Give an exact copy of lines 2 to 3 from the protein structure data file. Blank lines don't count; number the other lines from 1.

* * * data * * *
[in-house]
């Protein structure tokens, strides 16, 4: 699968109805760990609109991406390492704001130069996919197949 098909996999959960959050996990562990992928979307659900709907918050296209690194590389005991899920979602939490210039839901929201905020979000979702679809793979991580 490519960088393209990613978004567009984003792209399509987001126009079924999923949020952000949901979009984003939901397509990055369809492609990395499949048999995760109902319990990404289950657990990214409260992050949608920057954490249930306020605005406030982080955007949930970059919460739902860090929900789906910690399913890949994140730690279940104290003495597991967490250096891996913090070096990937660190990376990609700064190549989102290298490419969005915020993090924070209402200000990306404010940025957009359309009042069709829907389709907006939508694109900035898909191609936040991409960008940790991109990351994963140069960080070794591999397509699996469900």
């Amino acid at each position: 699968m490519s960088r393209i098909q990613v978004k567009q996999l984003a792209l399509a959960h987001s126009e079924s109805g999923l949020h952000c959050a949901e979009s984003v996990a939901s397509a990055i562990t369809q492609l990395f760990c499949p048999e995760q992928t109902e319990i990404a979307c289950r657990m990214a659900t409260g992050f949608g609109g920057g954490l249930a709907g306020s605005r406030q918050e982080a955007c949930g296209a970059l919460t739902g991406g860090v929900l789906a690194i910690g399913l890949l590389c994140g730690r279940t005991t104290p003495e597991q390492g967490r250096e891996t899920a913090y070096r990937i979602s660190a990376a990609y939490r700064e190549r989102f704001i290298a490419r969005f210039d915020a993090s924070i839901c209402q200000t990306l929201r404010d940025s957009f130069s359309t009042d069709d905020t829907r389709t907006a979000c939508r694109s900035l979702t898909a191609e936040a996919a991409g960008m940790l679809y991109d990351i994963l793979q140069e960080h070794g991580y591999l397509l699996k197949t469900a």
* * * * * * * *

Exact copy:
């Protein structure tokens, strides 16, 4: 699968109805760990609109991406390492704001130069996919197949 098909996999959960959050996990562990992928979307659900709907918050296209690194590389005991899920979602939490210039839901929201905020979000979702679809793979991580 490519960088393209990613978004567009984003792209399509987001126009079924999923949020952000949901979009984003939901397509990055369809492609990395499949048999995760109902319990990404289950657990990214409260992050949608920057954490249930306020605005406030982080955007949930970059919460739902860090929900789906910690399913890949994140730690279940104290003495597991967490250096891996913090070096990937660190990376990609700064190549989102290298490419969005915020993090924070209402200000990306404010940025957009359309009042069709829907389709907006939508694109900035898909191609936040991409960008940790991109990351994963140069960080070794591999397509699996469900």
């Amino acid at each position: 699968m490519s960088r393209i098909q990613v978004k567009q996999l984003a792209l399509a959960h987001s126009e079924s109805g999923l949020h952000c959050a949901e979009s984003v996990a939901s397509a990055i562990t369809q492609l990395f760990c499949p048999e995760q992928t109902e319990i990404a979307c289950r657990m990214a659900t409260g992050f949608g609109g920057g954490l249930a709907g306020s605005r406030q918050e982080a955007c949930g296209a970059l919460t739902g991406g860090v929900l789906a690194i910690g399913l890949l590389c994140g730690r279940t005991t104290p003495e597991q390492g967490r250096e891996t899920a913090y070096r990937i979602s660190a990376a990609y939490r700064e190549r989102f704001i290298a490419r969005f210039d915020a993090s924070i839901c209402q200000t990306l929201r404010d940025s957009f130069s359309t009042d069709d905020t829907r389709t907006a979000c939508r694109s900035l979702t898909a191609e936040a996919a991409g960008m940790l679809y991109d990351i994963l793979q140069e960080h070794g991580y591999l397509l699996k197949t469900a």